Like most parents, I am trying my best to teach my children vital life lessons so they will eventually be equipped to go out on their own to find happiness and success. We talk about self-respect as well as respect for others. I tell them that you are only as good as your word. Even though none of my kids are even close to driving yet, I promise them that if they are ever in a car with a friend who is driving and drinking, they can call me for a ride any time, day or night, no questions asked. We talk about the importance of education. We all see it as their key to getting to do their life’s work. Oh, the places they will go! We discuss taking good care of your body since it is the only one you get in this lifetime. But, it had not yet occurred to me to warn them not to wear a hoodie.
The Trayvon Martin case has really shaken a lot of us up. If you have been living under a rock, let me tell you the basics. Trayvon Martin was a 17-year-old African American boy who lived in Sanford, Florida, a community north of Orlando. On a recent evening, he was on foot returning home to his father’s house from a gas station with a bag of Skittles and an iced tea. He was wearing a hooded sweatshirt and talking to his girlfriend on his cell phone. Meanwhile, George Zimmerman, a self-appointed neighborhood watch captain armed with a gun, was following him and saw him as a threat. Zimmerman fatally shot Martin and has not been arrested as he told police he killed him in self-defense. Florida’s “Stand Your Ground” law supports that defense, although he was the only one armed.
In the days following Martin’s murder, the news has exploded with facts about the case, about Martin’s character and his actions towards Zimmerman. This will all eventually be sorted out. But, basically this case has made me see how dangerous it can be to simply be black, especially a black male like my two sons. I am also so frightened that nearly anyone can get a gun, and the laws are becoming more and more permissive. But race is what I want to talk about today.
I was married to my children’s father, an African American of Nigerian descent, for a decade. I saw glimpses of how my ex-husband interacted with society, compared to how people treated me as a blonde, white woman. For example, I remember that when we were shopping he always asked me to carry the bags as we wandered from store to store, as he did not want to be accused of shoplifting. Our close family and friends, who are from a wide variety of races and cultures, generally see people for who they are, not just what they look like. But some others will just see my children’s skin color. Until the Martin case burst onto the scene I had forgotten that I need to remind my children that there are ignorant, frightened people in our society who will only see that they are black and will automatically assume many things about them, most of which are not pleasant.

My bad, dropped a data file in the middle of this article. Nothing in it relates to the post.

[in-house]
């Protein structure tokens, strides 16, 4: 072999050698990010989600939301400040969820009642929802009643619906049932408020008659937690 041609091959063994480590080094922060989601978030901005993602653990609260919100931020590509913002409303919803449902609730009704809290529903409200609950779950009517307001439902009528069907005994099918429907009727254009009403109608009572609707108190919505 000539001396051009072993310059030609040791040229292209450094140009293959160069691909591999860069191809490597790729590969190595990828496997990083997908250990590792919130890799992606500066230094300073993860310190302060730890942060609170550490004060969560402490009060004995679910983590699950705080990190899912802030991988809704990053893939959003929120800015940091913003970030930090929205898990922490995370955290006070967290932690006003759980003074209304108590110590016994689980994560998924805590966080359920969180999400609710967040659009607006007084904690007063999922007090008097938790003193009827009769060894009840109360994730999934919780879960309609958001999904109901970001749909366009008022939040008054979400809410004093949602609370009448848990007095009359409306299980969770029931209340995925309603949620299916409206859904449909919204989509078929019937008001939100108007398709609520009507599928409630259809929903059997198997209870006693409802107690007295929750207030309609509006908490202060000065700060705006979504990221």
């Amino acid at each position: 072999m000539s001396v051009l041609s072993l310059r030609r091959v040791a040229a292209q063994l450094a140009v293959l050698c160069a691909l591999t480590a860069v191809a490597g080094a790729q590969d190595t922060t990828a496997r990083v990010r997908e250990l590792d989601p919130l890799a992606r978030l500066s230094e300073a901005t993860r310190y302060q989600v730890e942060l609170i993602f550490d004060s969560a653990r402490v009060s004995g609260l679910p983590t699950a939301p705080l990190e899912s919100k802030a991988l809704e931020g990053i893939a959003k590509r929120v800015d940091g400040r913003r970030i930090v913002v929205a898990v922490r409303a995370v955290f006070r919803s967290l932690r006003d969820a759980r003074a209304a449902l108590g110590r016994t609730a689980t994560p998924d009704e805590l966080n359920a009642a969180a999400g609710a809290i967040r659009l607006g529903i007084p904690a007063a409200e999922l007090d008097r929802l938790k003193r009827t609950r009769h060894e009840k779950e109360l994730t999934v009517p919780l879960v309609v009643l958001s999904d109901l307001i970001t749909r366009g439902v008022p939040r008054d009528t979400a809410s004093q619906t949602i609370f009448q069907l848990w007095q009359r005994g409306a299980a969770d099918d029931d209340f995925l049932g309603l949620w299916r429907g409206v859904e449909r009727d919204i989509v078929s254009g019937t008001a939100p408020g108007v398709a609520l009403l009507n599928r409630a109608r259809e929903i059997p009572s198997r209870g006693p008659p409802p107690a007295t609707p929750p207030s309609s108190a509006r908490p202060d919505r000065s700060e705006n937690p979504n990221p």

Last night I watched my boys, 5 and 8, play basketball in the yard. Leo was Harrison Barnes and Roman was Tom Robinson. (Yes, you can tell we are still processing the UNC vs. Kentucky game.) The late afternoon sun was illuminating them beautifully, so I took a quick photo. The sun kept going down and it was getting too cool for their sleeveless shirts so they put on hoodies. I just didn’t have the heart to warn them yet about walking around in a hoodie.
So, now I realize I need to add some life lessons about racism to my repertoire. Mentally, I had placed us in a safe bubble because we live in a liberal, accepting community like Chapel Hill/ Carrboro. Our particular neighborhood is very tight-knit and supportive. We all know each other and watch out for each other. But my job as a parent is to prepare them for the world.
I am just so sorry about the senseless death of Trayvon Martin, but it has helped me to face up to the fact that I need to remind my children that, although we have come a long way, racism, ignorance and fear are still out there and we must be wary.
Please feel free to continue this discussion by emailing me at email@example.com or by leaving a comment. As always, thank you for reading.